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Roc Roc-It, the Clown Prince of Berlin

Roc Roc-It makes carny gold out of everyday objects. Grinning like a roly-poly overgrown tattooed child, he ambles onstage declaring, “This is the most dangerous stunt ever!” Then he reaches into a black drawstring bag and pulls out an ordinary disposable latex glove.

Making a big hoopla over stretching the glove out, he finally manages to distend the cuff over the top half of his face. Then he proceeds to huff and puff, inflating the glove on his head until it resembles a bloated coxcomb or a balloon mohawk. The audience laughs at the ridiculous sight of a potbellied man wearing a blown up glove on his head, but as the glove gets larger and larger, the laughter turns to cringes and cries of protest. Roc-It jacks up the mounting anticipation with goofy pratfalls and sideshow banter until the glove finally bursts all over his face.

With ingeniously simple acts like these, Roc-It has earned the monicker Clown Prince of Berlin. He has indeed lived in Berlin for about ten years – in a caravan outside a squat in an industrial part of Kreuzberg – but Roc-It was actually born in a small town near the Black Forest. “I’m a country boy,” he says with a wide smile that reveals several missing teeth. After several failed apprenticeships, he finally found his calling on a trip to Barcelona. “I saw all these street performers working on the Rambla,” he recalled, “and I was like, yeah, wow, that’s what I want to do.”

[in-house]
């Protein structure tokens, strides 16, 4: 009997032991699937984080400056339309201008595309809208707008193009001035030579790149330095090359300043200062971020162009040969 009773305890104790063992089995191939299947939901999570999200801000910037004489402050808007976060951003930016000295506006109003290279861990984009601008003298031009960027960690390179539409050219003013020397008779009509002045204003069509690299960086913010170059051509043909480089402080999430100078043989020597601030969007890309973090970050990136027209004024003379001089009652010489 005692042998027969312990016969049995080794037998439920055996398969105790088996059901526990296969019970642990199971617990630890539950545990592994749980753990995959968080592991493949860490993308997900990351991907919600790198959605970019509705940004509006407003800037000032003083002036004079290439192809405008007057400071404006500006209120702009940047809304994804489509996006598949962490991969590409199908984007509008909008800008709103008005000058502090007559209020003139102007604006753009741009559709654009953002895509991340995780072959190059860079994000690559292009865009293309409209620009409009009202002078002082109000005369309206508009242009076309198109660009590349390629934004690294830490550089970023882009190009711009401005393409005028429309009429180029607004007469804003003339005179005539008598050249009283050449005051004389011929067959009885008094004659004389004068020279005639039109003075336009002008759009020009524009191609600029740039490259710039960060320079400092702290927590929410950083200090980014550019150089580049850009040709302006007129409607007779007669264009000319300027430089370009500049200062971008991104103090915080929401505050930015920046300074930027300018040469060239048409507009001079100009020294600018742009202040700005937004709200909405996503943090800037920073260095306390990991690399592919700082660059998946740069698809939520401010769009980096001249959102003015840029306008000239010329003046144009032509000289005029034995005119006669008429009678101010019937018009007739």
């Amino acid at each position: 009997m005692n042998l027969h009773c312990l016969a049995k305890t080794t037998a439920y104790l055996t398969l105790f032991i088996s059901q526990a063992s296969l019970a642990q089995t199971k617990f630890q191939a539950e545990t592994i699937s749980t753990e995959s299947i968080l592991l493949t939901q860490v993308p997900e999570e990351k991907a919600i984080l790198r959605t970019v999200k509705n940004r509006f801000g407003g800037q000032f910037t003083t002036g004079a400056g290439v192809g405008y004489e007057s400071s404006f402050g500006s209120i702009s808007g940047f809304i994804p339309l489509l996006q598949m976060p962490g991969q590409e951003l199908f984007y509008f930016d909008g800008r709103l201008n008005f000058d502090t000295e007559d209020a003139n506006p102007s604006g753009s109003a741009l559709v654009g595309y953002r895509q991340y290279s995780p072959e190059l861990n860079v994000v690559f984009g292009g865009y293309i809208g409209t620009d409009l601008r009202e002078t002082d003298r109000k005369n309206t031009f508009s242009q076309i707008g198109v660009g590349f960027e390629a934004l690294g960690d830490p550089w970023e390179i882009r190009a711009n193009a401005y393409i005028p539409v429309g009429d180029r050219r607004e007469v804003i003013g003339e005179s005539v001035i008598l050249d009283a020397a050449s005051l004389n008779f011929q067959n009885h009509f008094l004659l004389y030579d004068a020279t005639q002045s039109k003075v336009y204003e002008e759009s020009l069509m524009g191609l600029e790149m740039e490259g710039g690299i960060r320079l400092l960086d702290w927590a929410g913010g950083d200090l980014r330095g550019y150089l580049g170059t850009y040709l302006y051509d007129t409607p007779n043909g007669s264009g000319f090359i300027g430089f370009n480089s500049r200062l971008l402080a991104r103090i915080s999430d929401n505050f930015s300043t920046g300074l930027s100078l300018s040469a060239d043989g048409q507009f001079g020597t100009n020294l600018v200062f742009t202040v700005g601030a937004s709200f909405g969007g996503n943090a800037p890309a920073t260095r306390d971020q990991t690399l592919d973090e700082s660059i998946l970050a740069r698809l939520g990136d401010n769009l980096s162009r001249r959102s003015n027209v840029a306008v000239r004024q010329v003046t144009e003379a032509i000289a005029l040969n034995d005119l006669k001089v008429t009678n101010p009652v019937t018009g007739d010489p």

Sleeping on the beach and practicing everyday, he built up skills in Diabolo and fire. He learned to hammer a nail up his nose and juggle balls. Then after five years performing throughout Europe, he found himself in New Orleans breaking up with an ex-girlfriend. “I had two weeks left on my visa,” he said, “and I thought, fuck it, I’m going to go and visit some friends in New York.”

It was on his very last day in New York that he made a fateful visit to Coney Island with no other desire than to do a final show on the beach. “I knew nothing about what a sideshow is,” he said, “My friends were jugglers, guys riding a toy unicycle, doing all this classical stuff, and my show was always a bit weirder. And I was always a bit weirder character. So for me, it was basically, like, okay, there’s the main show and I’m the sideshow.”

With that in mind, he put his kit an old green suitcase and painted the words CIRCUS SIDESHOW on it. He was carrying the suitcase when he strolled past Coney Island Circus Sideshow and caught the attention of impresario Dick Zigun, who invited him to perform. Roc-It was a hit and stayed on for the next three years. “They fired the midget,” he laughs.

“While I was in New York, I did a thousand shows a year,” he estimates, but his visa had run out and living illegally finally wore him down. “I was working so much and so intensively, I got injured quite a lot,” he remembers, “I knocked my teeth out. I broke several ribs on stage. I burned my face off. And at one point, it just got to be like, it’s too much.”

Since returning to Europe six years ago, he continues to wow crowds in burlesque shows and street festivals. Twice a year, he performs with Kabaret Kalashnikov, a variety show with an Eastern European storyline. On summer nights, you can find him in the middle of a circle of people at Alexanderplatz during Berlin Lacht Fest. He also regularly performs with the Squidling Brothers Circus Sideshow when they are in Europe.


“Dazzle them with brilliance or baffle them with bullshit,” he declares, rolling up his sleeve to display a motto tattooed on his arm, “Either it has to be really poetic or just so ridiculous, that it’s just as good.”

Roc Roc-it at Baum Haus Comedy Open Air